Matt Visinsky

No surprise Keith Frazier leaving SMU early

With SMU guard Keith Frazier, every day was an adventure and his time at SMU has ended. Frazier took SMU down in the process. What a circus it became.

The Twitter handle, Keith's Towel, spawned from watching former McDonald's All-American Keith Frazier wave a towel continuously on the bench during SMU basketball games. Fans greeted him to the court with "Keiiiiiitttthhhh" from the start of his career. Frazier was a favorite of students especially - constantly being greeted on campus or getting high-fives. 

Leaving early to go pro was something that Frazier thought about, but he didn't envision leaving SMU this way.

Frazier's SMU career suddenly ended almost two weeks ago when Frazier left the SMU basketball team to deal with personal issues. SMU head coach Larry Brown continued to meet with Frazier and Brown tried to make it work, but Frazier's stay had run its course.

Today, sources told Pony Stampede that Frazier will seek a transfer and could eventually turn pro. The 6-5 guard will have one semester to play in Spring 2017.

Most days were a struggle for Frazier with the basketball program.

Frazier was known to throw tantrums over playing time, fouls, missed shots, and other things. Brown wanted players who shared the ball, defended, and were team players. Frazier had a lot of bad days with that concept. Frazier was also one of the most passionate players and could bring Moody Coliseum to their feet on some nights.

The straw that broke this camel's back was the emergence of SMU freshman guard Shake Milton. After Frazier sat out against Nicholls State and Hampton on back-to-back nights, Milton took his spot as a starter. Frazier was ruled out with a knee injury, but an MRI and X-Rays both came back negative, sources told Pony Stampede.

After Milton began starting, Frazier became disruptive. Fraizer missed meetings and practices, and had a couple tantrums, sources said. 

After showing up days earlier for the Mustangs' road trip to Tulsa, Frazier didn't show up for shootaround or the game against USF. The SMU players didn't welcome Frazier back and wouldn't after Brown attempted to persuade them allow Frazier to return.

Following SMU's win over Tulsa, Frazier had little contact with SMU and it appeared the two were parting ways. Frazier couldn't fit into the team play Brown wanted without him starting. After two and a half years, the team was exhausted by Frazier's behavior and it was over.

Frazier was at the center of the NCAA investigation surrounding academic fraud due to a class a former administrative assistant took for Frazier. The investigation resulted in recruiting restrictions, scholarship sanctions, a nine-game suspension for Brown, and the worst part - an NCAA postseason ban.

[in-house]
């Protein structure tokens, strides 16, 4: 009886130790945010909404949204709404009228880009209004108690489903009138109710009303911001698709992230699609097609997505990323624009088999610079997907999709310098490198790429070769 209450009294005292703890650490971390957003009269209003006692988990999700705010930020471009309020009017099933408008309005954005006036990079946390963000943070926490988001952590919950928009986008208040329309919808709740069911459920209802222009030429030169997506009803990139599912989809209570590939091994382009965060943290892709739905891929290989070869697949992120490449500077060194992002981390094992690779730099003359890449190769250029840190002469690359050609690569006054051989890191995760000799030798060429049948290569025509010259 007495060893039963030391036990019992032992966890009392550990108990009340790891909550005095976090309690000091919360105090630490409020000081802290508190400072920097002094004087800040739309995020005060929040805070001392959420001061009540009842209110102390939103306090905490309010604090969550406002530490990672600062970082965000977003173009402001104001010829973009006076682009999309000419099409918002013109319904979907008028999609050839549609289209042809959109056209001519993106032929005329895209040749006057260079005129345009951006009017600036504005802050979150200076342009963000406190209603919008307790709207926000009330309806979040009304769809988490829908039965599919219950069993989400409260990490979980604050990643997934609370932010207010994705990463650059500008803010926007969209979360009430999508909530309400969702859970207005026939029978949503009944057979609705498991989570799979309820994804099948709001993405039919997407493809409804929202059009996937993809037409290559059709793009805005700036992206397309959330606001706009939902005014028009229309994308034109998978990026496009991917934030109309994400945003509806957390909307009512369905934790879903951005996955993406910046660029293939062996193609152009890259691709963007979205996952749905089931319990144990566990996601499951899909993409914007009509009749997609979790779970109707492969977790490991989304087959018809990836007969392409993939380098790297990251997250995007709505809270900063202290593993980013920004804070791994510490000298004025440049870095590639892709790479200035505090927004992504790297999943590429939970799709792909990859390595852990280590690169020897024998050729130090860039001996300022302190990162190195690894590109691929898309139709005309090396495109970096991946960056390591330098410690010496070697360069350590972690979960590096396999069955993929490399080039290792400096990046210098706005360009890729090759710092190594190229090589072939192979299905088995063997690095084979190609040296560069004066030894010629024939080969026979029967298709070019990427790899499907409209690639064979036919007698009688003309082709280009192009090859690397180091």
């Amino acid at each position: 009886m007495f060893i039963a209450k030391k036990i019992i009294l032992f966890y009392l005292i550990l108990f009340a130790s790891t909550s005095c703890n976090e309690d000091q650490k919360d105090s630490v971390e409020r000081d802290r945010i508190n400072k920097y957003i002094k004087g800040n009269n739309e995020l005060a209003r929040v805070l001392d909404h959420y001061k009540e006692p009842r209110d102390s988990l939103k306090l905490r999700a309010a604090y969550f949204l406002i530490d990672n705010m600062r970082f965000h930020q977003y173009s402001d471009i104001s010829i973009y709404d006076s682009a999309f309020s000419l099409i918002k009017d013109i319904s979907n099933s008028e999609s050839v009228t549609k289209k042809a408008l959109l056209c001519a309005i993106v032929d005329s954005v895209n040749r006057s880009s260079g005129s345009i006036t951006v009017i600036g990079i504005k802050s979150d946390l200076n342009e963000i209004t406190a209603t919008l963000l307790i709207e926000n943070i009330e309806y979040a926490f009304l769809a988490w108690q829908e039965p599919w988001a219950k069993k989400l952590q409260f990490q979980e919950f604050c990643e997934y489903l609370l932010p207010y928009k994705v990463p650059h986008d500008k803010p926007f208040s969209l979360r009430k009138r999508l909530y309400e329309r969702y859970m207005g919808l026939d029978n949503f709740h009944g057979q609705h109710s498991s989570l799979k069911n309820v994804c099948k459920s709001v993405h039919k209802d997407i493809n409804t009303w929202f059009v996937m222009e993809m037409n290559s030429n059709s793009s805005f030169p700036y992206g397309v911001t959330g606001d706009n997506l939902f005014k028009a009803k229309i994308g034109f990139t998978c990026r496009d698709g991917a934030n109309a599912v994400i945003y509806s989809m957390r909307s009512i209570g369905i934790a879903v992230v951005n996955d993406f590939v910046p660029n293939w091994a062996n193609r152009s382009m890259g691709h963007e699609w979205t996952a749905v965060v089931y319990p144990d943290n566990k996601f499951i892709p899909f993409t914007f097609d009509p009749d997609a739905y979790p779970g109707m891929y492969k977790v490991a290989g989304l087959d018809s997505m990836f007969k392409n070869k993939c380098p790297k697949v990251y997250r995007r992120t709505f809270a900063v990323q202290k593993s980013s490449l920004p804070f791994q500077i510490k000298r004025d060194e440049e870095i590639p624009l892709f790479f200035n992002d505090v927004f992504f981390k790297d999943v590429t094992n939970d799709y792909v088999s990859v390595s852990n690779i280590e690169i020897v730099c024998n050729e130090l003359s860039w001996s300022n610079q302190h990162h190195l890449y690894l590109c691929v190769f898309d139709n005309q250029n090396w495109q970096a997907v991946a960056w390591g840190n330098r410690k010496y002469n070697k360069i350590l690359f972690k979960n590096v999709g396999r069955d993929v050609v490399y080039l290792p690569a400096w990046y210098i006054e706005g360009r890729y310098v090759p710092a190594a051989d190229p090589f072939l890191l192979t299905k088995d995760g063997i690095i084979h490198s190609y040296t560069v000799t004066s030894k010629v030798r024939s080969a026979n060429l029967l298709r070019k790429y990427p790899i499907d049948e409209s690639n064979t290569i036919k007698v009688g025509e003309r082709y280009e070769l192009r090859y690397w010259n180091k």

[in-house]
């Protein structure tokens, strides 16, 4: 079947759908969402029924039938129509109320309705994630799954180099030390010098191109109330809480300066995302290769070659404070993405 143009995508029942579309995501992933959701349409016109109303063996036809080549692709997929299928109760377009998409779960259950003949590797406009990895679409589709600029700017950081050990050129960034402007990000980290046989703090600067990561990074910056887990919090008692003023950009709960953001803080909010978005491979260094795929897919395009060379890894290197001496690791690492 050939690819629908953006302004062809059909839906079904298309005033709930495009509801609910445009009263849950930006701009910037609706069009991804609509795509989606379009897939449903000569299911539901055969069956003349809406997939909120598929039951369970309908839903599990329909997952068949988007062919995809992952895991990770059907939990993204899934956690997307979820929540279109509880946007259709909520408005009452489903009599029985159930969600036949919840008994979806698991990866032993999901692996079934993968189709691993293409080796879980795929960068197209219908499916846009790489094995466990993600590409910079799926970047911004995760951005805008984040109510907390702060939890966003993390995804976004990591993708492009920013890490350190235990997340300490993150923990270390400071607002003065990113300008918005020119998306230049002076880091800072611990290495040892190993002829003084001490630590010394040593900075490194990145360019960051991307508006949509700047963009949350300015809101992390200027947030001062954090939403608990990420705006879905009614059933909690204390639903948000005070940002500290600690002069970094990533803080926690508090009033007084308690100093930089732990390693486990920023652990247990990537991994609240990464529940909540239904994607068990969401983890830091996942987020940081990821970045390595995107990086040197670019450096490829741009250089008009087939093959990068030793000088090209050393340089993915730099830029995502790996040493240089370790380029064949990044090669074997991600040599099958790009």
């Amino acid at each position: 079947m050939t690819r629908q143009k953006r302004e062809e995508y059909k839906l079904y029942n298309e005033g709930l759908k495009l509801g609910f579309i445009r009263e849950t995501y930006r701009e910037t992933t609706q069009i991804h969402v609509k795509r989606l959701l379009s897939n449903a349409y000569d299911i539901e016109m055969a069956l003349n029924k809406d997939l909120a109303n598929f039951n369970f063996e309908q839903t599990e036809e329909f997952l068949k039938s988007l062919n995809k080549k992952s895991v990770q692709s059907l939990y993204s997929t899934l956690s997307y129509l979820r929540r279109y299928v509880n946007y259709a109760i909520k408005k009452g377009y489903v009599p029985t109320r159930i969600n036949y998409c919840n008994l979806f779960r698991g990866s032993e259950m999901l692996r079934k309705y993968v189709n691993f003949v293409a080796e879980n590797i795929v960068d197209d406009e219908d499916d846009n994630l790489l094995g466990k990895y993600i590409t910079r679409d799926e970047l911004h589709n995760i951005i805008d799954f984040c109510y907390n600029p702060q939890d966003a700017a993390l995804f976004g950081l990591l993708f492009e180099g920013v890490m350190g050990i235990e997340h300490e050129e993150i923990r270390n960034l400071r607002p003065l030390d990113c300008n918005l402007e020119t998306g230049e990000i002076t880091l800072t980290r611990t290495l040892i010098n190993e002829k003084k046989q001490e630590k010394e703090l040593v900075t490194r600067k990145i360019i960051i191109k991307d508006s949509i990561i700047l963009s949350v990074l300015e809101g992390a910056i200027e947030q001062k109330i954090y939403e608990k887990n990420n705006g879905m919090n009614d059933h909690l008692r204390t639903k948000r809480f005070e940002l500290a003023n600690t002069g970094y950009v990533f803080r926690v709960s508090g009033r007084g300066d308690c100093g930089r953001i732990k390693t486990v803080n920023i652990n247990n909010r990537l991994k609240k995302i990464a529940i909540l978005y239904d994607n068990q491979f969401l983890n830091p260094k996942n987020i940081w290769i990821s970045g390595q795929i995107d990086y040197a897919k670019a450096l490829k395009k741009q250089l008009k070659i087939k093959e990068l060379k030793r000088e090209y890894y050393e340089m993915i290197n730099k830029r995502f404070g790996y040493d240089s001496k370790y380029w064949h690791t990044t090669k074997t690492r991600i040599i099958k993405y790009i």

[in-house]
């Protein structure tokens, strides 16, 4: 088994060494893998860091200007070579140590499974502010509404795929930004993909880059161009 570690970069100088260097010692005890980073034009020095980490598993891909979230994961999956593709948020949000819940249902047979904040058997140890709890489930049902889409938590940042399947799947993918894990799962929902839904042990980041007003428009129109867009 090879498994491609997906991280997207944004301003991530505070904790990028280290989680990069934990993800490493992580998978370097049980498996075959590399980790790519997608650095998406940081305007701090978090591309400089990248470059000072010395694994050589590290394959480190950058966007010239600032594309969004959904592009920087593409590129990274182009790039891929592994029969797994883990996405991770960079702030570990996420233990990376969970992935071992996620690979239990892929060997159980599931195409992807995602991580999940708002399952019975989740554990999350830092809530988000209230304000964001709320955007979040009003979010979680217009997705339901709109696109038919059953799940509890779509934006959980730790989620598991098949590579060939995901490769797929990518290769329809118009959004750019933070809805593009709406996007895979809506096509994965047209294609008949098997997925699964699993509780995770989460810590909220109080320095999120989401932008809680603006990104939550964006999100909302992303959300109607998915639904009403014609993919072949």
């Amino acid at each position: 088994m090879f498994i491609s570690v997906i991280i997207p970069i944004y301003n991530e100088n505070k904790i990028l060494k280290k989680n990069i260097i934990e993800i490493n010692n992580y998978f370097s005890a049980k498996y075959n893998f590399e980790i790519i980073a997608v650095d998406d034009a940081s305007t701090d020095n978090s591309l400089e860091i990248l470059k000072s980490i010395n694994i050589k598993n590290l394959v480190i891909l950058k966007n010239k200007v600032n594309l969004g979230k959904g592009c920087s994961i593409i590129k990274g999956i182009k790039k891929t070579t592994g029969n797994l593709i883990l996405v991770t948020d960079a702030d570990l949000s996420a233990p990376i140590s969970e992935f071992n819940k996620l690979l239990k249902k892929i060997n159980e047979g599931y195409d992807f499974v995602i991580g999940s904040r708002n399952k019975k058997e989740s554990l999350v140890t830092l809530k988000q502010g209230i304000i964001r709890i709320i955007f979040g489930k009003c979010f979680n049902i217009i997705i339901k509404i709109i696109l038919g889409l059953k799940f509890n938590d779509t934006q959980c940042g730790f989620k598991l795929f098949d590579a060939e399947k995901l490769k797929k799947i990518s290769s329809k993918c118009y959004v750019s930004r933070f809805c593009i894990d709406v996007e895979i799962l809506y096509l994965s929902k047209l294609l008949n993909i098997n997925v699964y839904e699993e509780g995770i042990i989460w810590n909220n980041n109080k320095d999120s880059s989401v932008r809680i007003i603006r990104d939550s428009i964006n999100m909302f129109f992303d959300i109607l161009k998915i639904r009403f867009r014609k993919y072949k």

Frazier was also ruled academically ineligible in January 2015, but regained eligibility for the start of the 2015-16 season. Frazier leaves SMU academically eligible and on track to graduate. If Frazier was to play on a pro team in the Spring 2016 semester, Frazier would not hurt SMU's APR with his departure. 

Brown and Frazier have said the move is for personal reasons. His mentor, Erven Davis, told's Adam Zagoria that he's "working through personal issues." His high school coach, Royce Johnson, told the Dallas Morning News that Keith felt, "everybody was point pointing their finger at him as the one to blame," for SMU's NCAA sanctions and hit a boiling point.

"They're starting to get the bad Keith out of Keith and putting more of the good Keith inside of Keith," Frazier told Pony Stampede in October 2013 before his freshman season.

The sanctions were tough for Frazier to go through, but there was too much "bad Keith" left after two and a half years to stomach losing his starting spot to a freshman. Milton and other SMU players regularly had to tell Frazier where to go on plays even after two and a half years at SMU. 

SMU never got enough of the "bad Keith" out. That's something that will hurt Brown, who had hopes Frazier would return to the team and be a good teammate. 

The first McDonald's All-American to play for SMU is the product of a tough environment growing up in Oak Cliff, he told Pony Stampede in October 2013. Frazier said he could bring toughness to the program because of that. Instead, he folded mentally at times. 

Frazier's attitude, which he acknolwedged when he came out of Kimball High School, is a product of AAU culture, being "The Man" in high school, and many around him telling him how much playing time and starts he should have gotten. There was progress to change his attitude, but it wasn't enough. 

Once the grind of competition to start and for playing time happened, Frazier couldn't handle being challenged.

Frazier sparred with teammates according to sources when things got bad and the team had enough of his antics. 

Team leadership stood up to Frazier and was a big part in Frazier's departure from SMU after his latest attitude problems.

Frazier's time at SMU was marred in controversy. A school might take a chance on Frazier (and his baggage) like SMU did coming out of high school, but be prepared for everything that comes along with him. 

It'd be an adventure. Just ask the team he left behind at SMU.

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